What is Prior Authorization?
Prior authorization is almost always necessary for behavioral health treatment. Once your authorization team and your patient's insurance provider agree on they type of service and approximate length of time that the patient will require, the insurance representative will give you an authorization number.
Typically before a patient admits into your facility, your UR specialist and case manager should have already determined what type of care your patient needs based on medical necessity criteria. This helps eliminate confusion about what treatment the insurance company will allow and later, pay for.
If the provider is unable to get authorization before treatment begins, they have to request a retroactive authorization. Insurance companies are not legally obligated to pay claims that do not follow their guidelines making it much more difficult to get a claim paid if there is not an authorization on file before treatment begins..
Click here to learn more about prior authorization.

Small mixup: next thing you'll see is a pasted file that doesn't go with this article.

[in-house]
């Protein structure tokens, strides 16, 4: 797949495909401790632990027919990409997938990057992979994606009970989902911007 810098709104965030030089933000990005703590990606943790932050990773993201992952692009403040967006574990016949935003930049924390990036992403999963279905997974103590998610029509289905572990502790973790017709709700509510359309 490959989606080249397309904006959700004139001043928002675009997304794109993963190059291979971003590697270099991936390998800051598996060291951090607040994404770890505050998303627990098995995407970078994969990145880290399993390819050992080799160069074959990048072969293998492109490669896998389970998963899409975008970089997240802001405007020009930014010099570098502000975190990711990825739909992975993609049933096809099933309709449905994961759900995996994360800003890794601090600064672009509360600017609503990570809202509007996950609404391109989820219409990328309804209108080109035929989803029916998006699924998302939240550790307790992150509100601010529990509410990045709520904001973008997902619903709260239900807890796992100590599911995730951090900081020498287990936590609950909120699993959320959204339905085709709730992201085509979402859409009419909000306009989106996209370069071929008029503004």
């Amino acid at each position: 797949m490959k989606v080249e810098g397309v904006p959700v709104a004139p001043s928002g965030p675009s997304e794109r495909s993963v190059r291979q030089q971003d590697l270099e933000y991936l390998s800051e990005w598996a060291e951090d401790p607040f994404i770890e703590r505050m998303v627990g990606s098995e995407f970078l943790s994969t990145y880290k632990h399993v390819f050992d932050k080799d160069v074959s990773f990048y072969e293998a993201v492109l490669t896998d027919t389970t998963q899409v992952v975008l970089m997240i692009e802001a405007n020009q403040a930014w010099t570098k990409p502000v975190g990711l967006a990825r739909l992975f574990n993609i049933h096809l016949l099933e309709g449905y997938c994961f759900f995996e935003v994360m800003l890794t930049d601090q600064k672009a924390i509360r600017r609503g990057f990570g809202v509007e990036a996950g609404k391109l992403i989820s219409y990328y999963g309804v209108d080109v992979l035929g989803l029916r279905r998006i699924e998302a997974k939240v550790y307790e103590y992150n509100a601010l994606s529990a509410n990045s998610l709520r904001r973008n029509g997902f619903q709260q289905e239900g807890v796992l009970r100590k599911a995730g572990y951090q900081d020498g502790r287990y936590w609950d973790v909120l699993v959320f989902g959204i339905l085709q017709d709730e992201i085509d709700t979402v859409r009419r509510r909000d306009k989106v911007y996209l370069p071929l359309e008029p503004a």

Use the following best practices to prevent authorization delays:
Keep Facility Licenses and Accreditations Accessible
Payors like to view licenses and accreditations before authorizing treatment. The quicker you get them the information, the sooner you will get paid.
Review The Client’s Chart
Know the client's medical history before you contact the case manager. You should understand the severity of the patient's symptoms, his/her mental status, current medications, previous family therapy notes, etc. The more you know, the more treatment you will get authorized. ASAM guidelines are a great tool for obtaining authorization.
Check for Typos
It is critical that all information concerning the patient and facility are input correctly. One small typo will cause the claim to deny. If you are lucky, the insurance company will tell you the information is incorrect. Most likely, it will take numerous phone calls from a claims management specialist before the issue is resolved.
Call In The Case ASAP
If you miss the deadline, you risk treating a patient and later being denied authorization
Errors happen. Cover your bases by noting the date and time of all insurance phone calls, the name of the case manager that you spoke with, the services and codes they approve and of course, the authorization number.